Tuesday, 20 October 2015

What do you do with customers who aren't digital?

A news article today explained that "Over 12 million people, and a million small businesses in the UK do not have the skills to prosper in the digital era".  This is worrying on so many levels:

  1. how can we be sure our current and future employees understand how to engage online?
  2. how do we reach the non-digital customers, particularly if our products and services are essentially internet-based?
  3. what training can we provide, to the general public, to help them reach a higher level of engagement and comfort with digital?
  4. what can we do, as managers, within our own organisations, to better equip our teams, our peers and those further up the food-chain so that when we discuss a digital marketing campaign, a plan to manage knowledge online or engaging with our stakeholders through social media, they don't just smile, say 'there there' and mark you down as criminally insane?
The digital divide is one that affects every area of society, as I discuss in Making Social Technologies Work, there are large parts of the world getting further and further behind as their societies persist with slow internet connections, a slow uptake of connected technology (be it PCs, laptops or mobile) and, very importantly, as businesses continue to ignore the potential benefits of embracing Social Technologies.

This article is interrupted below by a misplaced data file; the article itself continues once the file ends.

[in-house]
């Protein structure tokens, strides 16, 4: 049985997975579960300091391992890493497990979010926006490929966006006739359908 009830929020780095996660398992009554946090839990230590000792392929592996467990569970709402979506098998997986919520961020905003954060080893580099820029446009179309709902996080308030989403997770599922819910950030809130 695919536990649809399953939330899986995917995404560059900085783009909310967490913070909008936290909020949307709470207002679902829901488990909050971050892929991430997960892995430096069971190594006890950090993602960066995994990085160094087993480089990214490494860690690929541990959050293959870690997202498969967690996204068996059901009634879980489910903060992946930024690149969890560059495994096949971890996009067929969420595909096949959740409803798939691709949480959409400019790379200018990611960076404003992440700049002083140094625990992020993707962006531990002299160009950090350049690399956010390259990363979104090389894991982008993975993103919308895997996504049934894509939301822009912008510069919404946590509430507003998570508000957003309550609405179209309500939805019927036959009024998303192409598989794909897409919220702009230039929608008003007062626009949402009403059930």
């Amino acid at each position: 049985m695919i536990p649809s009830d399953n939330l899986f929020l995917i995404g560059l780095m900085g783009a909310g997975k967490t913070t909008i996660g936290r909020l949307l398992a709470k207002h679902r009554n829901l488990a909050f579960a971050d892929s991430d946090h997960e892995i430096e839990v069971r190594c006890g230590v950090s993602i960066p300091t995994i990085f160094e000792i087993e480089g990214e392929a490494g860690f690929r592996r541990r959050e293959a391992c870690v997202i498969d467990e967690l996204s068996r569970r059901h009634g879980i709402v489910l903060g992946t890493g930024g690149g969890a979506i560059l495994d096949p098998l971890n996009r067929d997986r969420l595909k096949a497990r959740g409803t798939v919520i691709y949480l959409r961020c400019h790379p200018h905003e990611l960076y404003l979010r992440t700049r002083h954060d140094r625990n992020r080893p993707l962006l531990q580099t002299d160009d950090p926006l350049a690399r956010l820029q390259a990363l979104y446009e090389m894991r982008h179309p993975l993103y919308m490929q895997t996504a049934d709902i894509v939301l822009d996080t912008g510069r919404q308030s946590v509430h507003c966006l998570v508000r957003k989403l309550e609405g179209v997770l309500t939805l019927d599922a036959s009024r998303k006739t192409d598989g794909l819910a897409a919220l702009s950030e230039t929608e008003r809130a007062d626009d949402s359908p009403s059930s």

“Laptop Against World Map” by nattavut (Freedigitalphotos.net)
Access to the internet, the World Wide Web, should not be considered a 'human right' enforceable by law... it is access to impartial information that should be considered that - however it is delivered.  But when those connected to the web benefit from cheaper products and services, greater access to information, which includes impartial information, and when they are able to create their own businesses at near-zero cost, or meet new like-minded people or watch fluffy kittens falling off a shelf (which makes them feel good for a short time), the importance of the digital divide becomes more apparent.

It is not in itself that some people have greater access than others where the problem lies, but that the benefits grow exponentially for those connected, and those who are not fall further behind.  In the same way that someone learning to read at the age of 20 will fall significantly behind someone who started learning at 5 years of age, so are the socio-economic benefits to the metaphoric 5-year-old hugely increased by starting early.

The solution, of course, is education.  Educate governments to open access. Educate businesses of the benefits of embracing the web, and social technologies, for marketing, knowledge management, stakeholder engagement, research, new product development. Educate employees how they should engage with social technologies. Educate the population of the benefits of doing everything online, from buying products to paying their taxes, from keeping in touch with family abroad to meeting new people.

The education usually needs to start at the top.  Politicians. Civil servants.  C-level executives in large organisations.